Morning Ed: Transportation {2017.05.08.M}

Ramesh Ponnuru directs our attention to a private railroad project in Florida, and its enemies.

Norway, along with others, are looking to green up their ferries. They’re also building ship tunnels. (Video)

Hey, we’ve all been there. (It actually looks like it was a viable driving path but the water was just a bit too high.)

Rest stops are boring by design.

Toyota thinks the US has reached Peak Automobile.


It sure seems to me that once you have the tunnel, you have the capacity for better modes of transportation.

How important is it really that we turn off our cell radios on flights?

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Will Truman is a former para-IT professional who is presently a stay-at-home father in the Mountain East. He has moved around frequently, having lived in six places since 2003, ranging from rural outposts to major metropolitan areas. He is also on Twitter. ...more →

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11 thoughts on “Morning Ed: Transportation {2017.05.08.M}

    • It sure seems to me that once you have the tunnel, you have the capacity for better modes of transportation.

      Musk has some interesting ideas about greatly decreasing the cost of digging tunnels. Digging the same distance much faster and for much, much less cost per foot. Part of his solution is smaller diameter bores than we would use for regular subways. But big enough for cars sitting on sleds.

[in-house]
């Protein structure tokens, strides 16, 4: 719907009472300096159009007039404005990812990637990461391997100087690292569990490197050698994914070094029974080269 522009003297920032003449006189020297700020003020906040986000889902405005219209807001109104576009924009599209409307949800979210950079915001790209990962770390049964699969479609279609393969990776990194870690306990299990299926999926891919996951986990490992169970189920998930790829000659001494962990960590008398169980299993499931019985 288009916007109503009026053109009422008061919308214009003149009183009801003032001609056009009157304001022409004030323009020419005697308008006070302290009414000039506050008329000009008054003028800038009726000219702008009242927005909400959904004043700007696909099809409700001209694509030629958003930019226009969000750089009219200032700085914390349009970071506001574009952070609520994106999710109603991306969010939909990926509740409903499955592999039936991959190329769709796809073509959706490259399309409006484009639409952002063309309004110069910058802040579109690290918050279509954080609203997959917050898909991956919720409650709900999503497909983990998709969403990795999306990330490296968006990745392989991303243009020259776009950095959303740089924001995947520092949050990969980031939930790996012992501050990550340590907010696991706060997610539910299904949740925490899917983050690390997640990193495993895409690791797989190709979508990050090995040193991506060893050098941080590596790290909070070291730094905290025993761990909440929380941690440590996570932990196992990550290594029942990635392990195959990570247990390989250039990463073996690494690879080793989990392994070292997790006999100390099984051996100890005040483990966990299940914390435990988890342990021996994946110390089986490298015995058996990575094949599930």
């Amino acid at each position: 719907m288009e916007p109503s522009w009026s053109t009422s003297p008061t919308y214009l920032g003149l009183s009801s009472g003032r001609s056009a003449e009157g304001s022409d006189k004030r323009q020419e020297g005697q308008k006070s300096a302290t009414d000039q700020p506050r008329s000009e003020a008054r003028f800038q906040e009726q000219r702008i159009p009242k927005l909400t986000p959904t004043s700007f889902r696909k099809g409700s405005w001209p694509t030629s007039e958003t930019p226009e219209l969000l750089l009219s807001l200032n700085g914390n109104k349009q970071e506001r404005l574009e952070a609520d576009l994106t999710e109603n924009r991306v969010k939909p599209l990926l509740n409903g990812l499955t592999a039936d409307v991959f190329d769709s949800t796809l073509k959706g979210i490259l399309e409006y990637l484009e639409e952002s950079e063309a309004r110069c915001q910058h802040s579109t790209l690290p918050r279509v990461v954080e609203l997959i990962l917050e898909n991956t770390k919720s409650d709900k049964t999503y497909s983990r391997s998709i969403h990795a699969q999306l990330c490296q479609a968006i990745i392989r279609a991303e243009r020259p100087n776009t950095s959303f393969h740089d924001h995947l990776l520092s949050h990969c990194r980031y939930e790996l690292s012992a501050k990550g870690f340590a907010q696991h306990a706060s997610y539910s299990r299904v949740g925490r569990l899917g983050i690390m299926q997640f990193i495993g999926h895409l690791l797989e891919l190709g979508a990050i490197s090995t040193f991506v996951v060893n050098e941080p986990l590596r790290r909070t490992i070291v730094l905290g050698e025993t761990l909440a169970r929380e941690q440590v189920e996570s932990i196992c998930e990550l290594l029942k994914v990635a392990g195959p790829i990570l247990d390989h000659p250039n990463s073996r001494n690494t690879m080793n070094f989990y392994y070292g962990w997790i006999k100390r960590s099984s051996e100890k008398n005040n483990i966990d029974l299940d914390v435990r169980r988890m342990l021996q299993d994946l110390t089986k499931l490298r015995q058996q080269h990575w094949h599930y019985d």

What about taking his tunnel breakthroughs, if he pulls them off, and using them for scaled down, very fast, “express” subway cars? Want to feed people into a city center from an outside bedroom area quickly and efficiently? Use single cars that can be filled and then travel non-stop to their final destination for unloading. Then shift the now empty car to the tunnel heading in the return direction.

      This wouldn’t be a stop-to-stop mass transit system for moving around cities but a way to get commuters downtown and home very quickly. Single station at the end of each tunnel. Much faster and cheaper than driving. Commute crush on the highways go away.

      Use the maglev system that is being developed for the Hyperloop. The cars should be able to reach somewhere between 150 and 250 miles per hour, high speed rail speed. The top speed would probably be limited by passenger comfort during acceleration and deceleration. The Concorde accelerated from 0 to 225 mph in 30 seconds with no discomfort to the passengers.

      Loading and unloading passengers should be very efficient as everyone is getting on at the same time and off at the same time.


    • I thought I’d visited this page, as well as all the links, and don’t recall anything autoplaying. I suppose my modifications to my browser’s behavior deprive me of something useful on occasion, but I’m willing to take the trade-off.


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